Americans upset about illegal immigration have a new outlet for their rage: a fund set up by the State of Arizona that will use private donations to build a border wall. Critics call the states effort to build its own border barriers a foolhardy, feel-good campaign that will have little practical effect on illegal border crossings. But organizers in the State Legislature, which created the fund, say it will allow everyday people fed up with the inability of Congress to address the problem of illegal immigration to contribute personally to a solution. Beginning during the second Bush administration and continuing in President Obamas tenure, the federal government has built more than 600 miles of barriers, some designed to keep out cars and others to block individuals from crossing. The congressionally approved construction effort is winding up, but about 82 miles of Arizonas 388 miles of border remain without a barrier, federal officials say. The construction has been expensive. The Government Accountability Office said in a 2009 report that the federal government spent $1 million to $3 million for every mile of border fencing. Arizona, though, intends to use low-cost inmate labor to reduce those costs. (SUBSCRIPTION)

Minnesota: Lawmakers Called to Special Session to End Impasse (New York Times)
Lawmakers in Minnesota were called back to the state Capitol on Tuesday afternoon for a special session intended to end a budget impasse that has brought state business to a standstill since July 1. For months, Republican lawmakers and Gov. Mark Dayton, a Democrat, have disagreed about how to solve a projected $5 billion deficit, with Republicans favoring spending cuts and Mr. Dayton calling for a tax increase. The standoff dragged on, even as a new budget year arrived and 22,000 state workers were sent home, parks and rest stops were closed, and many state services suspended. By late last week, the Republicans and Mr. Dayton agreed to a compromise, which involves borrowing some $1.4 billion to pay for services Mr. Dayton insisted on continuing. Details of the deal, though, took days to draw up, and some Minnesotans seemed to be growing anxious by Tuesday morning (Day 19 of the shutdown) as to whether a compromise really had been struck. By then, though, leaders were calling lawmakers back to work; the session was to open at 3 p.m. Tuesday in St. Paul. (SUBSCRIPTION)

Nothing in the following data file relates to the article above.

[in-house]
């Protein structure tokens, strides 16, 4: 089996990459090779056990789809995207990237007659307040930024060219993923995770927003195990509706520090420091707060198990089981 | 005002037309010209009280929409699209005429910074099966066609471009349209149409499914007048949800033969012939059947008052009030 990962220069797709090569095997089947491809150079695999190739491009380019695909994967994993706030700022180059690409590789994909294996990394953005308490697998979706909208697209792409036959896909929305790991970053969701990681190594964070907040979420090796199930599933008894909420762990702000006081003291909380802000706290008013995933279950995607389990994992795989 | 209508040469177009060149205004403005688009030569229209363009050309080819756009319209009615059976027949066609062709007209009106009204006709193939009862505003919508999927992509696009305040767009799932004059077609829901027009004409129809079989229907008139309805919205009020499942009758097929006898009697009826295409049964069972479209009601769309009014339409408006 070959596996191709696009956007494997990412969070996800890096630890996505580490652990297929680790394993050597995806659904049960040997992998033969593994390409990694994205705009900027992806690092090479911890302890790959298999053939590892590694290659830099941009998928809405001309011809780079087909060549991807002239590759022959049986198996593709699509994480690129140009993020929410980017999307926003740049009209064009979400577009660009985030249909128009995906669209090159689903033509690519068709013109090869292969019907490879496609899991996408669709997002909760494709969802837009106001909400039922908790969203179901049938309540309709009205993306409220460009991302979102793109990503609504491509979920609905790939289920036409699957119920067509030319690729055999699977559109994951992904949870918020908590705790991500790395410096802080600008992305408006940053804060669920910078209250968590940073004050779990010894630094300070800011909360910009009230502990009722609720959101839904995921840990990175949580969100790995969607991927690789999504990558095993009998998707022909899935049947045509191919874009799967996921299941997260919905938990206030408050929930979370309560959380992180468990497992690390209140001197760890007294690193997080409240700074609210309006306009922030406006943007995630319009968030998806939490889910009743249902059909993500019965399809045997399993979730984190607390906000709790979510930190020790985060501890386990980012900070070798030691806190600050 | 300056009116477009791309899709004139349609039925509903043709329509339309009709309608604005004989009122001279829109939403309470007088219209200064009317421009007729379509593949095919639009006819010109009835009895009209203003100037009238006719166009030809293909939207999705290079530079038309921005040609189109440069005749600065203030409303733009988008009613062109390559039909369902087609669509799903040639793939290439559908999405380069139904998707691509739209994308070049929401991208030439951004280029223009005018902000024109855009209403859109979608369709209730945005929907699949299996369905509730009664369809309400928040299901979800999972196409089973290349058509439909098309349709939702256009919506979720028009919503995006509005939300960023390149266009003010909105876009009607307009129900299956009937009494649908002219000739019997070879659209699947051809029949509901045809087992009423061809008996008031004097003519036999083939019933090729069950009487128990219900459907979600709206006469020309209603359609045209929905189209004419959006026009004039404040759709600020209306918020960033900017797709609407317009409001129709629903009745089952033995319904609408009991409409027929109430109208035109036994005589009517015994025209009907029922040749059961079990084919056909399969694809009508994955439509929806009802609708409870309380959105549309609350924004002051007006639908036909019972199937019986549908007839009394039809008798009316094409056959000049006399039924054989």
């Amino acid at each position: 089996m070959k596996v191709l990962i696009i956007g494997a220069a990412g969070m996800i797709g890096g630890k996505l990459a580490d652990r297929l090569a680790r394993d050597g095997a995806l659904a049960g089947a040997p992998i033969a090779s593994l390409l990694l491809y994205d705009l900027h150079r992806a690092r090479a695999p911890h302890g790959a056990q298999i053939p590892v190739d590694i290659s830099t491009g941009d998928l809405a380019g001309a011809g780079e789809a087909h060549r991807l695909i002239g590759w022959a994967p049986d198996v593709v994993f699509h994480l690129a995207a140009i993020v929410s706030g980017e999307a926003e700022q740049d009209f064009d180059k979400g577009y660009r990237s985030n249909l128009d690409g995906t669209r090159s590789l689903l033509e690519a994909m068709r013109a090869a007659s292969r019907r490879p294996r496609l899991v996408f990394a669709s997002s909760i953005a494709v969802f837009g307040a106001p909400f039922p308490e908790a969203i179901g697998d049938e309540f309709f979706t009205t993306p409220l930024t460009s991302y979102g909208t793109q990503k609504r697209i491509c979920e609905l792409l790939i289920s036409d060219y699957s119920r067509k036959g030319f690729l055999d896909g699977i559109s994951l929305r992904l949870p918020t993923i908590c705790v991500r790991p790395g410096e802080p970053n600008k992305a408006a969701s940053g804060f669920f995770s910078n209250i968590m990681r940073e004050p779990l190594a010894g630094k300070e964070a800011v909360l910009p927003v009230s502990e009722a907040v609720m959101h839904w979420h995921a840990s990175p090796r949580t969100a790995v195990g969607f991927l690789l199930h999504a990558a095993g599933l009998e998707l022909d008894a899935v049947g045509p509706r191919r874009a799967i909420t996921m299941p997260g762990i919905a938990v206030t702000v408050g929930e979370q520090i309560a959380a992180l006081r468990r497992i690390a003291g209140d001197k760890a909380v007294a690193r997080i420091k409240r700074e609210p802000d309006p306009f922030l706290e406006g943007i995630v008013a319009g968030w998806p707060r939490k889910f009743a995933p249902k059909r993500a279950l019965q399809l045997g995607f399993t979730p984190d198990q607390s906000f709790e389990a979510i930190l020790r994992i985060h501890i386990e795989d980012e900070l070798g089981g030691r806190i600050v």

Rhode Island: City in Rhode Island Asks Retirees to Sacrifice (New York Times)
The retirees came from near and far, gathering in a muggy auditorium here to listen to an urgent pitch: give back a big chunk of your pension or risk losing it all. This city of 19,000 is broke and headed for bankruptcy, partly because it has promised retired police and firefighters millions of dollars in pensions and benefits that it cannot begin to afford. And so Robert G. Flanders Jr., a state-appointed receiver who is trying to right the citys finances, found himself on the stage at Central Falls High School on Tuesday, asking retirees to help solve a horrible dilemma by giving up a significant part of what they had always assumed was untouchable income. No one blames any of you for this situation, Mr. Flanders told the retirees, many of whom appeared well into their 70s and 80s. W e understand, believe me, that we are asking for great unanticipated sacrifices. But there is simply no money in the city to continue on the current path. By way of warning, he pointed to the example of Prichard, Ala., which stopped paying retirees in 2009 after its pension fund ran out of money. (SUBSCRIPTION)



OPINION Editorial: Learning in the virtual world (Commercial Appeal)